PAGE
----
## Abstract

We present a theoretical proof that the ratio of the dominance *vs*. the additive variance decreases with increasing genetic divergence between two populations. While the dominance variance is the major component of the variance due to specific combining ability (), the additive variance is the major component of the variance due to general combining ability (). Therefore, we conclude that interpopulation improvement becomes more efficient with divergent than with genetically similar heterotic groups, because performance of superior hybrids can be predicted on the basis of general combining ability effects.

AN increasing number of crops as well as animal populations are improved by using interpopulation recurrent selection schemes. Interpopulation selection entails subdivision of the germplasm into at least two populations denoted as heterotic groups (Melchinger and Gumber 1998). Genetic variation is generated in each breeding cycle within each heterotic group but progenies are evaluated for performance of testcrosses with genotypes from the opposite heterotic group (Hallauer and Miranda 1988).

For establishment of heterotic groups, two approaches have been outlined in the literature. On the basis of results of a simulation study, Cress (1967) suggested combining all genetic materials into one synthetic population. Heterotic groups are subsequently established by two random samples of genotypes from this synthetic. The work of Cress (1967) focused mainly on maximum yield potential, which cannot be reached in a breeding scheme with two separate groups if the favorable alleles are absent in one of them, assuming a degree of dominance smaller than one. However, it is questionable whether maximum yield potential is a suitable criterion to evaluate selection strategies for short- and medium-term breeding programs.

Alternatively, Melchinger (1999) suggested starting with genetically divergent populations as heterotic groups. This approach has the following advantages: (1) maximum exploitation of heterosis and hybrid performance from the very beginning and (2) a lower ratio of dominance () *vs*. additive variance (). While the validity of the first point was demonstrated on the basis of quantitative genetic theory (Falconer and Mackay 1996) and experimental data (Melchinger 1999), a theoretical proof of the latter claim is still missing. Our objective was to examine the influence of genetic divergence between heterotic groups on the absolute size of and as well as their ratio, on the basis of quantitative genetic theory.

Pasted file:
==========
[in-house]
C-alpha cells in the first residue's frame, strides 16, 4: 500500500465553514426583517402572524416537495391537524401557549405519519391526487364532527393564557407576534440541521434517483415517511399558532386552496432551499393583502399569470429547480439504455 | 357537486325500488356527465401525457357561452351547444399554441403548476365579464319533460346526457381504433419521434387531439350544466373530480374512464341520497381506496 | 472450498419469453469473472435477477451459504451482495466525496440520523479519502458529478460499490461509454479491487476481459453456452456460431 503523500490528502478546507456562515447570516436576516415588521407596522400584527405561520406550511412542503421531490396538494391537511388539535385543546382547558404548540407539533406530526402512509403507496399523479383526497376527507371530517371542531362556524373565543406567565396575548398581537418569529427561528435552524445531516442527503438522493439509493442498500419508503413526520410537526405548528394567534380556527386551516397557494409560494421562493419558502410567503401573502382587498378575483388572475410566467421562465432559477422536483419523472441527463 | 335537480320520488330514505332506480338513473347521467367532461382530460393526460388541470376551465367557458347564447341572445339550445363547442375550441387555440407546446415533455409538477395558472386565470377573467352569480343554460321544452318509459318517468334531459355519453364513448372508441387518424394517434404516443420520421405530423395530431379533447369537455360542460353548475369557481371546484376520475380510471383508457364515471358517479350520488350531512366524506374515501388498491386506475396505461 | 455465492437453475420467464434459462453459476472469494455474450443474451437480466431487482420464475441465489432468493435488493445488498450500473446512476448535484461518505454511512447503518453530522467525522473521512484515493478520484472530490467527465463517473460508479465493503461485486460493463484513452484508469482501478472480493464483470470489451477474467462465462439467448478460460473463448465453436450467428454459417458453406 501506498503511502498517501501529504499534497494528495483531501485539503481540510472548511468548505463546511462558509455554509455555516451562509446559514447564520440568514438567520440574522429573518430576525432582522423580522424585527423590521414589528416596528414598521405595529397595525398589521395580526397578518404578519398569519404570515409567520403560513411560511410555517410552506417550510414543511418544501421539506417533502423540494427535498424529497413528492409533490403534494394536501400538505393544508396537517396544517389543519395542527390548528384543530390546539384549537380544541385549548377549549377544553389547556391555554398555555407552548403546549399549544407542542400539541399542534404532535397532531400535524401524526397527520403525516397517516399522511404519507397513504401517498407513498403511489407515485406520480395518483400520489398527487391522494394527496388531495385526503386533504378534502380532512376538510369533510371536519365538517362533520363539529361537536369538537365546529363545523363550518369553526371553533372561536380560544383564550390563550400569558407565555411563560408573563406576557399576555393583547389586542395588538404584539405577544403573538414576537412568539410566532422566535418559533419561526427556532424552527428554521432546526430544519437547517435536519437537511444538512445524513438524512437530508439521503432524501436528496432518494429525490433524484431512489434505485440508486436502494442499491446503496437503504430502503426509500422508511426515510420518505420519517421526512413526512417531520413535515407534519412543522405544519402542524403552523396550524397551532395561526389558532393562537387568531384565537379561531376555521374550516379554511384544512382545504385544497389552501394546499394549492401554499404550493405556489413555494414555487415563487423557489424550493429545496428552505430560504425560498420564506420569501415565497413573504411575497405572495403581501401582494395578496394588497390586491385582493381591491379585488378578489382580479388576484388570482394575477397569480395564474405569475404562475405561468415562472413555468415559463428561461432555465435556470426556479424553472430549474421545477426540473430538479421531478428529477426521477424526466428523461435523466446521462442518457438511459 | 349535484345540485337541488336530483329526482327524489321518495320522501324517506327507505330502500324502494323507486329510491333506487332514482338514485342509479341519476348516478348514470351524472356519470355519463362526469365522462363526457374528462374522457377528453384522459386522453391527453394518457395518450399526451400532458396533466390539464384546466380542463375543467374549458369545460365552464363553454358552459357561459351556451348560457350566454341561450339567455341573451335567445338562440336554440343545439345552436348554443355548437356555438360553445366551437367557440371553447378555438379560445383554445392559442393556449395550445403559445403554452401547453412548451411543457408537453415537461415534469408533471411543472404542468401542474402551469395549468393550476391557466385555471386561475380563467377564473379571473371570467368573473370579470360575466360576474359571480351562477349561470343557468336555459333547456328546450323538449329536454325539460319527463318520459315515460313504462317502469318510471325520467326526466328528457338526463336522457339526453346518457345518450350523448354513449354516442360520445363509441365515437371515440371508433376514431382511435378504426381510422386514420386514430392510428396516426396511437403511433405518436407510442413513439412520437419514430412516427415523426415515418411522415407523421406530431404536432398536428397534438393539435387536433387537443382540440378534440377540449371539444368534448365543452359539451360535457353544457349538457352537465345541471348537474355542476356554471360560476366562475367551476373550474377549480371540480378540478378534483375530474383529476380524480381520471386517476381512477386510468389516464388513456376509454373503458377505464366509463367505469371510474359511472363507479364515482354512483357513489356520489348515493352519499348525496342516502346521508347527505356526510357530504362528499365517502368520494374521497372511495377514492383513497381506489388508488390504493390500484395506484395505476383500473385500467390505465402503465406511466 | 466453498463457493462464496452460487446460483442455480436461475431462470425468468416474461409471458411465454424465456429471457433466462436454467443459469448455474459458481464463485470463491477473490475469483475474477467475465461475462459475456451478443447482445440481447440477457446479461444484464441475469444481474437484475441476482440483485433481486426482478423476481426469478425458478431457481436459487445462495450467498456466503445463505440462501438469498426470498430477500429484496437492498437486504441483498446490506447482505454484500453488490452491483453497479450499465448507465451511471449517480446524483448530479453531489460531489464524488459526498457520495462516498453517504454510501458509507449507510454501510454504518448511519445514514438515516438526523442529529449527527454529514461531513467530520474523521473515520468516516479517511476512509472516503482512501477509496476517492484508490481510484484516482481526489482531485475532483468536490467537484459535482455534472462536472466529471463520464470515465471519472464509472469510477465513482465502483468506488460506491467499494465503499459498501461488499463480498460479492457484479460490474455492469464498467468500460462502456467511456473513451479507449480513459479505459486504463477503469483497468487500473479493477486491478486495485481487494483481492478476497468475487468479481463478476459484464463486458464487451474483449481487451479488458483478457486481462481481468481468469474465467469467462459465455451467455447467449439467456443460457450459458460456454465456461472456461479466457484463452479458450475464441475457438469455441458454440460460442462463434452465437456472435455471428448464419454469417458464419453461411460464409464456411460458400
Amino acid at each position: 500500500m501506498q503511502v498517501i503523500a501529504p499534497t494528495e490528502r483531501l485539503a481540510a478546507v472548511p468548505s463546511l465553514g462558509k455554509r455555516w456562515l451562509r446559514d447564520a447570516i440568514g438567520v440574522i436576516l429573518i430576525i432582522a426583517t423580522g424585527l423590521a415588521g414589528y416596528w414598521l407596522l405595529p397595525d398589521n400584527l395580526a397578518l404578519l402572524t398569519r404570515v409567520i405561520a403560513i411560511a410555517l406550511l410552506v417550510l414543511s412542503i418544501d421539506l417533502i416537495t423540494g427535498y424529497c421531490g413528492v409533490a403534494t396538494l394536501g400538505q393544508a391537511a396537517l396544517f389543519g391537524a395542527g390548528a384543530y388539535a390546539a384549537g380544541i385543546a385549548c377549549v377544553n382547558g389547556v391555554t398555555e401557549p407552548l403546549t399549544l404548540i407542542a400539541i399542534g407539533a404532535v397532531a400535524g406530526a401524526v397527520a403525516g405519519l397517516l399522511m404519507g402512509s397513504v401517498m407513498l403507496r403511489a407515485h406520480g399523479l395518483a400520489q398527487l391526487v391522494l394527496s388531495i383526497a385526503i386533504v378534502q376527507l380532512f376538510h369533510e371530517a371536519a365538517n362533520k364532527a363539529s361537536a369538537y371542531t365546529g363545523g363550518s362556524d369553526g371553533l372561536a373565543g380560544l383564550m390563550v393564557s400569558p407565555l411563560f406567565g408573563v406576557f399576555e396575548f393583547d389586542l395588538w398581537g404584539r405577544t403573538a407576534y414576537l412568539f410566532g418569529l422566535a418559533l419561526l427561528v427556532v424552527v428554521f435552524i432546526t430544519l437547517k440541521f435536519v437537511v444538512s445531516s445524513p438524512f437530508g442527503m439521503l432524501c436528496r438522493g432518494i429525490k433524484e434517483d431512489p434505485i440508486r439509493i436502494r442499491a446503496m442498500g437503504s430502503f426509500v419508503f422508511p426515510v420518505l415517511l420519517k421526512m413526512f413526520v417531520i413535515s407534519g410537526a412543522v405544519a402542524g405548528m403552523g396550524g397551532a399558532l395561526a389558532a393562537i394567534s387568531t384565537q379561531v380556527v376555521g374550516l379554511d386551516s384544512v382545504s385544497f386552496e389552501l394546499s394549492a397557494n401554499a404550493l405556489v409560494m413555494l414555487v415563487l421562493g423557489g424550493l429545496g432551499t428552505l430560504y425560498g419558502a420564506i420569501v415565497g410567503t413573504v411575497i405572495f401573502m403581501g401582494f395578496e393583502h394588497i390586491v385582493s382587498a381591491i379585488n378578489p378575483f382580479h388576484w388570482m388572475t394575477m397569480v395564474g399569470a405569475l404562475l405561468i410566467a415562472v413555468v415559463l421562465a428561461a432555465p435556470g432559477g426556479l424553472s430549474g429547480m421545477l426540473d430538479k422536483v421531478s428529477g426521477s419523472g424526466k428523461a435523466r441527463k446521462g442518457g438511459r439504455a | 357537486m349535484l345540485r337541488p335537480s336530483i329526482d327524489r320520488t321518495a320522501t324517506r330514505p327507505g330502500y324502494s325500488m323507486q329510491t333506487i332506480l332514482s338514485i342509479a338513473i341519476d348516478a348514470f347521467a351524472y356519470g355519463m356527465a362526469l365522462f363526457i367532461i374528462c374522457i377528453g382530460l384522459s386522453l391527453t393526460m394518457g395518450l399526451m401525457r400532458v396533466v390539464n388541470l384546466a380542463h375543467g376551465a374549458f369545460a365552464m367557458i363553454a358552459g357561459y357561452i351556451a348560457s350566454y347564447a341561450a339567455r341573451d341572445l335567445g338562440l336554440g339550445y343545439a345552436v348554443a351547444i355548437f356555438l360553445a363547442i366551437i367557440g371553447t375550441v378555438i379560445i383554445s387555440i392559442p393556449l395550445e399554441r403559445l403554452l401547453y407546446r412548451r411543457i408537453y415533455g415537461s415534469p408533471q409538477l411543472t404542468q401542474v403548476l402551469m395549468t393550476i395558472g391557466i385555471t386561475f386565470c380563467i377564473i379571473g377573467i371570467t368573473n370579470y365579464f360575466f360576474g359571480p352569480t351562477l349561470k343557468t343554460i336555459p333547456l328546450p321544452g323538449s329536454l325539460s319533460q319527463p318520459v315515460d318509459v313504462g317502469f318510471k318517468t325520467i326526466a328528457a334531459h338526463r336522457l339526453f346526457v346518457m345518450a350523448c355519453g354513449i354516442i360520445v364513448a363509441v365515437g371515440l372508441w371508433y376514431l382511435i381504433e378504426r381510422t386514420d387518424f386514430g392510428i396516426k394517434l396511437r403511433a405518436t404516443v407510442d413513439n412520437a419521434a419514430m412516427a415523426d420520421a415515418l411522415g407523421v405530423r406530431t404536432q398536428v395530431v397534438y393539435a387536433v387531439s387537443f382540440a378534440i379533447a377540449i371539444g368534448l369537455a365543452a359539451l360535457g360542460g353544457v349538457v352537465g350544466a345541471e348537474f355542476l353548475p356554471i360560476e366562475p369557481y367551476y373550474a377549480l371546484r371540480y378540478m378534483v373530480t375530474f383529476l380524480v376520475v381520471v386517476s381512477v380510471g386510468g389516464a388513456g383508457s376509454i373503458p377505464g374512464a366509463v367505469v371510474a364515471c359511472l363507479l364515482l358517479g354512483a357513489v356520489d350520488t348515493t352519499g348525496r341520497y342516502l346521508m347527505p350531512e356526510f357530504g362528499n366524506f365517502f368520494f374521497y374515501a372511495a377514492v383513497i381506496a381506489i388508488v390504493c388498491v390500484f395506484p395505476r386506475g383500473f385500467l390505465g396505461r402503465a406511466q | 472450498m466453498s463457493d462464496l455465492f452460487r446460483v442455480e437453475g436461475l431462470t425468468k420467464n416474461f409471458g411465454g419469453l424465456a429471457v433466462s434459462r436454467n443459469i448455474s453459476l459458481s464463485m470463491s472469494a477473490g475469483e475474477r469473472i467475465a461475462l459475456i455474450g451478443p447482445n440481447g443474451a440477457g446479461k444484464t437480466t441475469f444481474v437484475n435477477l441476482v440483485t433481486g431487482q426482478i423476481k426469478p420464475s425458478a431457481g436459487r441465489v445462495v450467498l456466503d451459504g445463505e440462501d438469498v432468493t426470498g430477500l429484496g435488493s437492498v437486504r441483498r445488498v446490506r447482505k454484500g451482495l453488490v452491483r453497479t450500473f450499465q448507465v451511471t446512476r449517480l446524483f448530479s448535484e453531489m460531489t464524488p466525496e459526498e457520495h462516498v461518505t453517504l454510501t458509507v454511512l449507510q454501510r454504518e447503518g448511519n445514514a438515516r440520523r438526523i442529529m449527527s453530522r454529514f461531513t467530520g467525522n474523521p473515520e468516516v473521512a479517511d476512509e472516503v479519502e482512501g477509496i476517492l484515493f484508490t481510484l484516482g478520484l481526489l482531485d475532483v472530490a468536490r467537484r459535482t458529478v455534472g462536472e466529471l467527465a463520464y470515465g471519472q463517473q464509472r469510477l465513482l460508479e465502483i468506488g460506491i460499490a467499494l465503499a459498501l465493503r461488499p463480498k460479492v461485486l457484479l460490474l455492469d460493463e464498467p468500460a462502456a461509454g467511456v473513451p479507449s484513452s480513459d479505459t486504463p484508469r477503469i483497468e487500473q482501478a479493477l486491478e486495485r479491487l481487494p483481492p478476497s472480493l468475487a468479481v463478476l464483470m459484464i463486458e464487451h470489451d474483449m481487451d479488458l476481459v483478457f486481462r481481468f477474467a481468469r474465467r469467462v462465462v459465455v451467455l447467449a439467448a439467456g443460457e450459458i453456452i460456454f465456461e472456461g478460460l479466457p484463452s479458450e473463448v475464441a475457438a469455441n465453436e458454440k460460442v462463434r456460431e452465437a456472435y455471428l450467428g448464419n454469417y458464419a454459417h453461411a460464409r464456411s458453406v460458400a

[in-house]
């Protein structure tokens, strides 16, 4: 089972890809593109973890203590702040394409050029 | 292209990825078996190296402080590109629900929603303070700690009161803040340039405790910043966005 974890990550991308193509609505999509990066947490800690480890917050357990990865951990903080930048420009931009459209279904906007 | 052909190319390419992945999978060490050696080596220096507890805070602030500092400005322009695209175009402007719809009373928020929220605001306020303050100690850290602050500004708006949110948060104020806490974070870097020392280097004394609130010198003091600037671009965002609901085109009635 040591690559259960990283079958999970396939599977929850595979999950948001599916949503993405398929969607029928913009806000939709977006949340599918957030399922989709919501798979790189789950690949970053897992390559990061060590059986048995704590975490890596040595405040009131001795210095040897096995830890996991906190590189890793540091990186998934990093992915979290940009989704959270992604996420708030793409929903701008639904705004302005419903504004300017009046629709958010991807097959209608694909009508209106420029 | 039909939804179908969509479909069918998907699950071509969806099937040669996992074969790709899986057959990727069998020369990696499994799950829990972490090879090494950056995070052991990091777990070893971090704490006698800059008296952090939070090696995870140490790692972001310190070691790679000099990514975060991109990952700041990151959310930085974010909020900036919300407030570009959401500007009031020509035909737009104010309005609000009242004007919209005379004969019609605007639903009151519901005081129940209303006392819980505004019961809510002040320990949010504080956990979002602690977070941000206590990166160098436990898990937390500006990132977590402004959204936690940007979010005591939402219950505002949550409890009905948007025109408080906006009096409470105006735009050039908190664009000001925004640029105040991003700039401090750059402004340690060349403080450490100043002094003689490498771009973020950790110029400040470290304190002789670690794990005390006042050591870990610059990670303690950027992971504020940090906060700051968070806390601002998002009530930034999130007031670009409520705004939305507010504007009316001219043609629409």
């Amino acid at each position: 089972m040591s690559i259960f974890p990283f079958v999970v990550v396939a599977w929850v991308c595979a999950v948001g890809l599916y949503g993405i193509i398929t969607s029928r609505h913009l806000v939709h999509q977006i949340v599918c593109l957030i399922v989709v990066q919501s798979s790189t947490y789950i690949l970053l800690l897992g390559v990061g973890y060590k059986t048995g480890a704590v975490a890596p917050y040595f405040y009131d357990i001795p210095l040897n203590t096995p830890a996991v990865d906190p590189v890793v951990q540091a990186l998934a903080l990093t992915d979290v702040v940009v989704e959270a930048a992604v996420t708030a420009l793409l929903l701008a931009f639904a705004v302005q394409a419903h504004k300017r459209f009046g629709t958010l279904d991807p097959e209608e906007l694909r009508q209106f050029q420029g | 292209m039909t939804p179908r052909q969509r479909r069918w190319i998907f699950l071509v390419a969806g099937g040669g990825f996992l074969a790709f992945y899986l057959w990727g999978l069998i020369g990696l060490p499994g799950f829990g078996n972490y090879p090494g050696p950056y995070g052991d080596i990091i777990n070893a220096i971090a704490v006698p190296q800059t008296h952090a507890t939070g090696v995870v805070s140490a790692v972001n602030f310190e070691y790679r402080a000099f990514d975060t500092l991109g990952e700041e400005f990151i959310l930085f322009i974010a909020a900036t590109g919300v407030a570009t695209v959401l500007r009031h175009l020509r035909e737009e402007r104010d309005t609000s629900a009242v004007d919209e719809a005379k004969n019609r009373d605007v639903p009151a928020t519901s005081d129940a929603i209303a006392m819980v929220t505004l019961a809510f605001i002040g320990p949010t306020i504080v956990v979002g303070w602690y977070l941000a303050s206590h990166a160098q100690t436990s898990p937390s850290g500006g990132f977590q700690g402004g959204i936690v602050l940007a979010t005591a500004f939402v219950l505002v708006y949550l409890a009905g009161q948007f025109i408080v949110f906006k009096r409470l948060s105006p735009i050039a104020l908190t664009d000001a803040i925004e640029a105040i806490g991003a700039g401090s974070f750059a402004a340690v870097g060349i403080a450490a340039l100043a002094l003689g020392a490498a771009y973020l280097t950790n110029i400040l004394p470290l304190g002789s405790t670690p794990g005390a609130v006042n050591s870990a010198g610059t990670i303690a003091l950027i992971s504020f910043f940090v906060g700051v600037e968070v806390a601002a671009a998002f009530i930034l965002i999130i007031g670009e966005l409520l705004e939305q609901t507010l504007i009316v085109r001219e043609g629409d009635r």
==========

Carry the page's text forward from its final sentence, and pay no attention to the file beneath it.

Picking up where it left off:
#### Theory:

Assume two different base populations π1 and π2 with two alleles and linkage equilibrium among the loci in the base populations. For the following considerations we assume a one-locus model, where and stand for the frequency of the favorable allele in the base populations π1 and π2. In addition, *a* and *d* refer to the additive and dominance effects (Falconer and Mackay 1996). For the hybrid population π1 × π2, and are(1)(2)(Griffing 1962; Schnell 1965).

Assume that both populations π1 and π2 are combined into one synthetic, which is randomly intermated for several generations so that linkage equilibrium is reached. Following Cress (1967), two populations are subsequently established by random samples of genotypes from this synthetic. Under the assumption of an infinite population size, the variances(3)(4)are obtained, with .

There are parameter values, *e.g*., for which and others, *e.g*., {*a* = 0.25, *d* = 0.5, *p*_{π1} = 0.2, *p*_{π2} = 0.8} for which . Thus, neither generally holds nor the opposite applies. However, we prove in the following that (1)and (2)for arbitrary parameter values.

##### Proof of inequality 1:

Let . Then is equivalent to or . Thus, for all *d*, , and , with equality if , *i.e*., if .

##### Proof of inequality 2:

is equivalent to(see appendix a).

Let and be fixed but otherwise arbitrarily chosen constants. For the moment, we assume that and . Then *F* gives rise to the definition of the following family of functions: